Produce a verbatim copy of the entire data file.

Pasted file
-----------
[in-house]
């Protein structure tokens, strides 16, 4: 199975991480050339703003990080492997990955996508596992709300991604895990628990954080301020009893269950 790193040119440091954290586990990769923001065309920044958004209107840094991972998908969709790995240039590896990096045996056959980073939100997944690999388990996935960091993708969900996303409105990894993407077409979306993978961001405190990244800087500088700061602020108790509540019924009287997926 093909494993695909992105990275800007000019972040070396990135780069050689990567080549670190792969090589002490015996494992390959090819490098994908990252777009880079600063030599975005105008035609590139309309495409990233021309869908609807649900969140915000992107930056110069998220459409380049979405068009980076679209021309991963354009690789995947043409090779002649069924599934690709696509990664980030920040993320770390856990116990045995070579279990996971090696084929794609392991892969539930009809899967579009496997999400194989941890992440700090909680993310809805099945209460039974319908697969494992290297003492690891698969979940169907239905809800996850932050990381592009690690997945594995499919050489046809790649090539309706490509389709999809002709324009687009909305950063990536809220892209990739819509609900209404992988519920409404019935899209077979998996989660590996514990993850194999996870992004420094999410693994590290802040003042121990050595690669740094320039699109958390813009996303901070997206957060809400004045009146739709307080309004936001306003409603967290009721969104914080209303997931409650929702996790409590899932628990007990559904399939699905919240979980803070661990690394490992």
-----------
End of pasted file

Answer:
[in-house]
């Protein structure tokens, strides 16, 4: 199975991480050339703003990080492997990955996508596992709300991604895990628990954080301020009893269950 790193040119440091954290586990990769923001065309920044958004209107840094991972998908969709790995240039590896990096045996056959980073939100997944690999388990996935960091993708969900996303409105990894993407077409979306993978961001405190990244800087500088700061602020108790509540019924009287997926 093909494993695909992105990275800007000019972040070396990135780069050689990567080549670190792969090589002490015996494992390959090819490098994908990252777009880079600063030599975005105008035609590139309309495409990233021309869908609807649900969140915000992107930056110069998220459409380049979405068009980076679209021309991963354009690789995947043409090779002649069924599934690709696509990664980030920040993320770390856990116990045995070579279990996971090696084929794609392991892969539930009809899967579009496997999400194989941890992440700090909680993310809805099945209460039974319908697969494992290297003492690891698969979940169907239905809800996850932050990381592009690690997945594995499919050489046809790649090539309706490509389709999809002709324009687009909305950063990536809220892209990739819509609900209404992988519920409404019935899209077979998996989660590996514990993850194999996870992004420094999410693994590290802040003042121990050595690669740094320039699109958390813009996303901070997206957060809400004045009146739709307080309004936001306003409603967290009721969104914080209303997931409650929702996790409590899932628990007990559904399939699905919240979980803070661990690394490992």